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Denmark Will Fund Contraception Aid for Africa to ‘Limit Migration Pressure on Europe’

Denmark has committed to spend 91 million kroner (£11 million) funding contraceptives in Africa, asserting that the measure could help “limit the migration pressure on Europe.”

Ulla Tørnæs, the Danish minister for Development Cooperation, said that 225 million women in the world’s poorest countries lack access to contraception at a family planning summit in London this week.

Stating that unwanted pregnancies have “enormous human costs in developing countries”, the minister highlighted maternal mortality rates and how young women have to forego education in order to raise children.

“But it also has large social costs,” she added, noting that “the steps that many of these countries are taking to develop are being hampered by high population growth.”

Referring to Africa, Tørnæs asserted that curtailing the continent’s runaway population growth by increasing access to contraception is “an important priority for the [Danish] government in both foreign and security policies.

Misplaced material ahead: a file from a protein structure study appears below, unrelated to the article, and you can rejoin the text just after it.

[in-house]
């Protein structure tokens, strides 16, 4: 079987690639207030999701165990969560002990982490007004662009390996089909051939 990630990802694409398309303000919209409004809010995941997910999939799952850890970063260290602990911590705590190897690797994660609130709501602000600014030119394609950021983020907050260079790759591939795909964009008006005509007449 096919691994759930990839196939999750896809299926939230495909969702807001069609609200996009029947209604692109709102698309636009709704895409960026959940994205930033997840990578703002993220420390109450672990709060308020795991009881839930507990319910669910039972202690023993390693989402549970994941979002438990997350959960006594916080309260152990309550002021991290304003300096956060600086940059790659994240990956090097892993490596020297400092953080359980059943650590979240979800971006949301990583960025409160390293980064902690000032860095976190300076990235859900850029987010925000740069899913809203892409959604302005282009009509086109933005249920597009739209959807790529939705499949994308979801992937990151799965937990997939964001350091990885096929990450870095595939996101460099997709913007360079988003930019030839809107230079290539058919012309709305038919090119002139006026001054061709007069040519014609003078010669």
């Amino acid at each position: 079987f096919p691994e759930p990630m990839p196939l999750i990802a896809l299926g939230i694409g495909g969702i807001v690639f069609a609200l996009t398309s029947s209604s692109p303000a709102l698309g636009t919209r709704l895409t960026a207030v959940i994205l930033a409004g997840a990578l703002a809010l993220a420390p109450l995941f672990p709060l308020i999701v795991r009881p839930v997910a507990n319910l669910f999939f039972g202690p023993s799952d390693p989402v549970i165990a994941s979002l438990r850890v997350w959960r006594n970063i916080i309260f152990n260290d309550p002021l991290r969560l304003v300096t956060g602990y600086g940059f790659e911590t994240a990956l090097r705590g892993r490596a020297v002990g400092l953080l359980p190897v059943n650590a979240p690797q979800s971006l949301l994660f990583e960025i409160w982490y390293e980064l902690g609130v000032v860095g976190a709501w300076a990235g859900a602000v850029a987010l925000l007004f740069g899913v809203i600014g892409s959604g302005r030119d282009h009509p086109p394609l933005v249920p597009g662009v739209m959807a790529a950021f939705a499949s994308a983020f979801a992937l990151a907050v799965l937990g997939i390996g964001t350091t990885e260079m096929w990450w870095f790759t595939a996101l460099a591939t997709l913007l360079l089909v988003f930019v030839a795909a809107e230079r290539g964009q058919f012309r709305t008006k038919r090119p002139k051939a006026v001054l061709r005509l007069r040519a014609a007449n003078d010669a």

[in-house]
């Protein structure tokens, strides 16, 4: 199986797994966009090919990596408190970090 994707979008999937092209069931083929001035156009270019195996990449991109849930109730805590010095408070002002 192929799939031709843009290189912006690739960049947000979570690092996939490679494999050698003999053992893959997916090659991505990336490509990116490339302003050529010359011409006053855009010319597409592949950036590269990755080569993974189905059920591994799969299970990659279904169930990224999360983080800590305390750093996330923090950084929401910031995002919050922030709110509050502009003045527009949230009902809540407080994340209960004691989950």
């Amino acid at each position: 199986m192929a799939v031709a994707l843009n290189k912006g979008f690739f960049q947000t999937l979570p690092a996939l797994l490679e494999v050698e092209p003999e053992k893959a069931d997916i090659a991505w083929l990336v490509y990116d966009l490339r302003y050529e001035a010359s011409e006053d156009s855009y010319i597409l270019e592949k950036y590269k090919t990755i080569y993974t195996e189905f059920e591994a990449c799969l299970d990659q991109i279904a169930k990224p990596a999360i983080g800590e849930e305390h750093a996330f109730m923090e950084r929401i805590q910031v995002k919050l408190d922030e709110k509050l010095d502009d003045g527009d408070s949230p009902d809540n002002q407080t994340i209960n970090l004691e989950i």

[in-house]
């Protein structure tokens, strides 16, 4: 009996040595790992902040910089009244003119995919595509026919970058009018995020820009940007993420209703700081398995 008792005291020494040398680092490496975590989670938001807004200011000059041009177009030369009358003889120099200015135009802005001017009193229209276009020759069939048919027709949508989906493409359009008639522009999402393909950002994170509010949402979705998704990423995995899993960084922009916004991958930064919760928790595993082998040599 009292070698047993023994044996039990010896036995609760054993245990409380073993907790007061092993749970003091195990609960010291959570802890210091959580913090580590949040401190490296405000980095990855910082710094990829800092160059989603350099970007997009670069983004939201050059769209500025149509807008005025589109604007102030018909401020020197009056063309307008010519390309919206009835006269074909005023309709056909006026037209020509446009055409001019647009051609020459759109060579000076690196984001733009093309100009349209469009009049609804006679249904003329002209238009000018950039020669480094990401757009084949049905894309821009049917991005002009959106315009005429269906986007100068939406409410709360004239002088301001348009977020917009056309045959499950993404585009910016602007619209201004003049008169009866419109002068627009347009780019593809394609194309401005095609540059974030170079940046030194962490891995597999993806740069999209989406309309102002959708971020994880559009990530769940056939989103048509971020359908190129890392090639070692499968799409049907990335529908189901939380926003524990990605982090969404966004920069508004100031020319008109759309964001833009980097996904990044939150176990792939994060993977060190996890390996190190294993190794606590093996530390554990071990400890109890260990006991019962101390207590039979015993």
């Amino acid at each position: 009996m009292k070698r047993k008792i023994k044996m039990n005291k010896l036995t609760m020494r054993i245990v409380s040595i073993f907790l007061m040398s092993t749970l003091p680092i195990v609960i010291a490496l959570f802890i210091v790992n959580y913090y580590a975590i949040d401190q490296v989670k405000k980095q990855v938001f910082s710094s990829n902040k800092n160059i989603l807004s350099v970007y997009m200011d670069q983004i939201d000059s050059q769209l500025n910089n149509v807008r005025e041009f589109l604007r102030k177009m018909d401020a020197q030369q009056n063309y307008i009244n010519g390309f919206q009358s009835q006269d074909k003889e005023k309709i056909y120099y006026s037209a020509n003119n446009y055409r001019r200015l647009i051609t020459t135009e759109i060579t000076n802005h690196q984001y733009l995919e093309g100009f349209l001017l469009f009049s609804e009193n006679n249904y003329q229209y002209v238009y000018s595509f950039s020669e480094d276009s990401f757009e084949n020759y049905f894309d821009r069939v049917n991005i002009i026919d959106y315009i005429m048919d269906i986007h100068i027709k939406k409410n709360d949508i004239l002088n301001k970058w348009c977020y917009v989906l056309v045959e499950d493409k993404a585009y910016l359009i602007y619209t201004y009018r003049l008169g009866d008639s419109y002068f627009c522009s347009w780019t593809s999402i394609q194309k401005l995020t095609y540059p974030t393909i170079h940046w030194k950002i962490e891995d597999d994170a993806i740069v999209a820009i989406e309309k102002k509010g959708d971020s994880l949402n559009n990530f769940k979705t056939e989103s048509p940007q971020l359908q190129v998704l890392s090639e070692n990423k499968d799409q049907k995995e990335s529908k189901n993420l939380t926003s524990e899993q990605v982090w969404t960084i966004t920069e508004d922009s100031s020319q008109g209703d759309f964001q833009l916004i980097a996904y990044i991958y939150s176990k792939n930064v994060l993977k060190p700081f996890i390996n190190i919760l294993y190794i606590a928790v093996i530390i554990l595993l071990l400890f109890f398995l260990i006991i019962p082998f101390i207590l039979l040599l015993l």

“Part of the solution to reducing migratory pressures on Europe is to reduce the very high population growth in many African countries,” said the minister, stressing that, “If the population growth in Africa continues as now, the African population will double from 1.2 billion people to 2.5 billion people by 2050.”

Tørnæs was referring to world demographics projections made by the United Nations (UN) Population Division using its “medium fertility variant”, which assumes that total fertility rates converge toward fewer than two babies per woman by the end of the century.

According to a 2011 study authored by former UN Population Division director Joseph Chamie, Africa’s population could grow extremely rapidly if fertility rates remain unchanged, potentially reaching 15 billion by 2100 — around 15 times Africa’s current population.

Chamie, currently with the New York-based Center for Migration Studies, said that “For many African countries, especially for the least developed, rapidly growing populations will pose serious challenges for their overall development, including future economic growth.”

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